Figure 2.58. Asymmetric ischiopagus conjoined twins. Note that the twin on the right of the figure, which is attached at the ischia, is an anencephalic parasite with a partial thorax and abdomen and two upper and two lower extremities. The "normal" twin on the left of the figure had gastroschisis, imperforate anus, and rectovaginal fistula. There were two bladders, two kidneys, and two uteri present.

Photo Ischiopagus

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Figure 2.59. Close-up of the anencephalic parasite the above asymmetric ischiopagus conjoined in twins.

Figure 2.60. Radiograph of the asymmetric ischiopagus conjoined twins. Note at the bottom the severely anecephalic twin attached to the "normal" twin who has a large gastroschisis. Each twin has four extremities.

Gastroschisis Pictures

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Dipygus Twins
Figure 2.61. Preoperative (above) and postoperative (below) appearance of the asymmetric ischiopagus conjoined twins shown in Figures 2.58 to 2.60.
Ischiopagus Conjoined Twins

Figure 2.62. Dipygus twins. Recent work has suggested that genes are involved in establishing the body axes, metameric pattern (segmentation genes), and regional specialization (homeotic genes). This raises the possibility that many of the abnormalities of facial duplication in man are not a manifestation of incomplete twinning but may be homeotic malformations. Limb duplication may also be a result of stimulation of homeobox gene expression and thus a well-formed pair of arms and/or legs may be seen emerging.

Figure 2.62. Dipygus twins. Recent work has suggested that genes are involved in establishing the body axes, metameric pattern (segmentation genes), and regional specialization (homeotic genes). This raises the possibility that many of the abnormalities of facial duplication in man are not a manifestation of incomplete twinning but may be homeotic malformations. Limb duplication may also be a result of stimulation of homeobox gene expression and thus a well-formed pair of arms and/or legs may be seen emerging.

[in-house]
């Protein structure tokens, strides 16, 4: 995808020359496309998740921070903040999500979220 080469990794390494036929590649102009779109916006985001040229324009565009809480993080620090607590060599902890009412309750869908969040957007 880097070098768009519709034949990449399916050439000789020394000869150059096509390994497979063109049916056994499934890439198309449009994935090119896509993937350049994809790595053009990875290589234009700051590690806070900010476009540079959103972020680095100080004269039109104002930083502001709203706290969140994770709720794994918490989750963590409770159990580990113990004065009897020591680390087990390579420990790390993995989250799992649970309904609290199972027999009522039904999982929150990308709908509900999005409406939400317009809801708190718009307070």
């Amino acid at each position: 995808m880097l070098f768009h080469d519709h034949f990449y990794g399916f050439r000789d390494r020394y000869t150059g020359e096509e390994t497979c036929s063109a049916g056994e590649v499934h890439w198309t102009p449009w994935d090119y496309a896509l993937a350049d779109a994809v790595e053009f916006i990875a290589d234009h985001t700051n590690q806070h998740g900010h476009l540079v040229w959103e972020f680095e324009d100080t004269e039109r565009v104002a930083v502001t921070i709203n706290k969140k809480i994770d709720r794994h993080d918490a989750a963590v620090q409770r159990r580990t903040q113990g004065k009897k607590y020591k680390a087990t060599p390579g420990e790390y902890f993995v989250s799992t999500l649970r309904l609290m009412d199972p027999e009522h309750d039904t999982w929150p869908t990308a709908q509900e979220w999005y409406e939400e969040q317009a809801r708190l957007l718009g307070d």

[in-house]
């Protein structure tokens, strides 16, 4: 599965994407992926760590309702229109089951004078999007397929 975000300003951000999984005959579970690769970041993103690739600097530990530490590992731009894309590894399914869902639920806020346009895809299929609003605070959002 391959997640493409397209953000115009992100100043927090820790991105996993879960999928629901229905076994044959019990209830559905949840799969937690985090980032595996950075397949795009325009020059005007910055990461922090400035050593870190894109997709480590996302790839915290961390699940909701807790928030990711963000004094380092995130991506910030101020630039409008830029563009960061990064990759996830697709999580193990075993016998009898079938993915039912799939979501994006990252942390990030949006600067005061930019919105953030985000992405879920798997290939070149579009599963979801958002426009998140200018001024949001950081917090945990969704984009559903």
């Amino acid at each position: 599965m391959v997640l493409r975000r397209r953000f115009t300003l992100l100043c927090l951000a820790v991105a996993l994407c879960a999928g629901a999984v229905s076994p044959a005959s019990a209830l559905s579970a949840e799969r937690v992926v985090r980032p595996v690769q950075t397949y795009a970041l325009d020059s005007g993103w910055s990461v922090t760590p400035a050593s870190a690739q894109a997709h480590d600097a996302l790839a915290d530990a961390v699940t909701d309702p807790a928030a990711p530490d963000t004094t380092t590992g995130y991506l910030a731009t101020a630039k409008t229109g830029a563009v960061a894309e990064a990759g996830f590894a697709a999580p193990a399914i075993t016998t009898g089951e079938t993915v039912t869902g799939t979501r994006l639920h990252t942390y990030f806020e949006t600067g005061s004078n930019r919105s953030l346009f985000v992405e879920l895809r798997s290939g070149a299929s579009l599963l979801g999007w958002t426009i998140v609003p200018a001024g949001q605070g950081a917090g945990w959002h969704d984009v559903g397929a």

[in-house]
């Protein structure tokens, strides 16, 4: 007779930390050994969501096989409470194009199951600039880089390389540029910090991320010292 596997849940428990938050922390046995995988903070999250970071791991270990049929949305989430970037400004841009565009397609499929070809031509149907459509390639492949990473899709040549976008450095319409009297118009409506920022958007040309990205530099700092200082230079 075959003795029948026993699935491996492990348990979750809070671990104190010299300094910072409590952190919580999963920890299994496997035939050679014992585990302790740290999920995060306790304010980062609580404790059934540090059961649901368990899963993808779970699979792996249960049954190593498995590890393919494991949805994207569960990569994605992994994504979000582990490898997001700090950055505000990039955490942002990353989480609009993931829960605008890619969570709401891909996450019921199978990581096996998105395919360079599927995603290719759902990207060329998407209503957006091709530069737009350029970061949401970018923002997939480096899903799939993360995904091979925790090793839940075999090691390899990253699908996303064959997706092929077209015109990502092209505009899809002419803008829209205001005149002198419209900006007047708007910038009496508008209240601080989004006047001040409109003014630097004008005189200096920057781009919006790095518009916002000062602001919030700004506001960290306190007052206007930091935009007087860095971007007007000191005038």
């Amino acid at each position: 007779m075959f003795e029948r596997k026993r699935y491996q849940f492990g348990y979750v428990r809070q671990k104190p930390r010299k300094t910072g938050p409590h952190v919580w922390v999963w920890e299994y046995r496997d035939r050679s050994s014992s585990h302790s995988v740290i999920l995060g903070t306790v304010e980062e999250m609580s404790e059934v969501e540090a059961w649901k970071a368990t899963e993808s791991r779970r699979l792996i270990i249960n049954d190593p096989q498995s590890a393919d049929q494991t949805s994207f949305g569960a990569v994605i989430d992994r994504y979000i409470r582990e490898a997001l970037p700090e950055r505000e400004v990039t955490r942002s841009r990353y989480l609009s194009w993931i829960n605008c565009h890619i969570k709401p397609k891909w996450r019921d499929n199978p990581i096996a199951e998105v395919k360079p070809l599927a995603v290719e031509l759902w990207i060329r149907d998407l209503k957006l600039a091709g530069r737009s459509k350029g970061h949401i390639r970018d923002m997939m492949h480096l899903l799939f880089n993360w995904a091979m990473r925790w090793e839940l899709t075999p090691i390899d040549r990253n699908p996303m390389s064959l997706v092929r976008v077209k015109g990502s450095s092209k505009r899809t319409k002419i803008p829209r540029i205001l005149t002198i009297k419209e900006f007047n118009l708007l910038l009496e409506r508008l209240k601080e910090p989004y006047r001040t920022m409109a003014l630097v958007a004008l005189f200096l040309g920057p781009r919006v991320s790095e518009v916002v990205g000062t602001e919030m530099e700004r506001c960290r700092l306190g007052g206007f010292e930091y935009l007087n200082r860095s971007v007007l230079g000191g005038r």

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Newborn Asymmetrical Eye Development

Figure 2.63. This infant has a well-developed lower extremity emerging from the chest and has been considered to be an asymmetrical double malformation -heteroadelphia (an underdeveloped parasite attached to a well-developed autosite). With the new concept, this could be an example of a ho-meotic malformation. Also note the large omphalocele.

Omphalocele

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Figure 2.65. Duplication of die right leg and foot. The question again arises as to whedier diis is an asymmetric double monster or a homeotic malformation. (Cabera-Meza, G.)

Figure 2.65. Duplication of die right leg and foot. The question again arises as to whedier diis is an asymmetric double monster or a homeotic malformation. (Cabera-Meza, G.)

Double Genitalia Discordant Twins

Figure 2.66. Discordant twins. The twin on the left is an example of a severe caudal regression syndrome. There was oligohydramnios, renal agenesis, imperforate anus, and lack of external genitalia. The twin on the right is normal. (Cabera-Meza, G.)

Figure 2.66. Discordant twins. The twin on the left is an example of a severe caudal regression syndrome. There was oligohydramnios, renal agenesis, imperforate anus, and lack of external genitalia. The twin on the right is normal. (Cabera-Meza, G.)

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Discordant Twins
Figure 2.67. Another example of discordant twins. The twin on the left is an albino and the twin on the right is normal. This is the second set of discordant twins (one albino and one normal) born to this mother.
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Responses

  • Saku
    How does the discharge look from rectovaginal fistulas?
    6 years ago
  • oskar
    What is imperforate anus?
    6 years ago
  • aatifa omar
    What is twin reversed arterial perfusion?
    6 years ago
  • diana
    How are conjoined twins formed?
    6 years ago
  • DANIEL
    How images are formed in the eye?
    6 years ago
  • carl
    Why does the vaginal bone pains at 32weeks?
    2 years ago
  • oronzo
    What causes this Siamese twin?
    2 years ago
  • alessandra
    Can twins b deliverd at 32weeks?
    7 months ago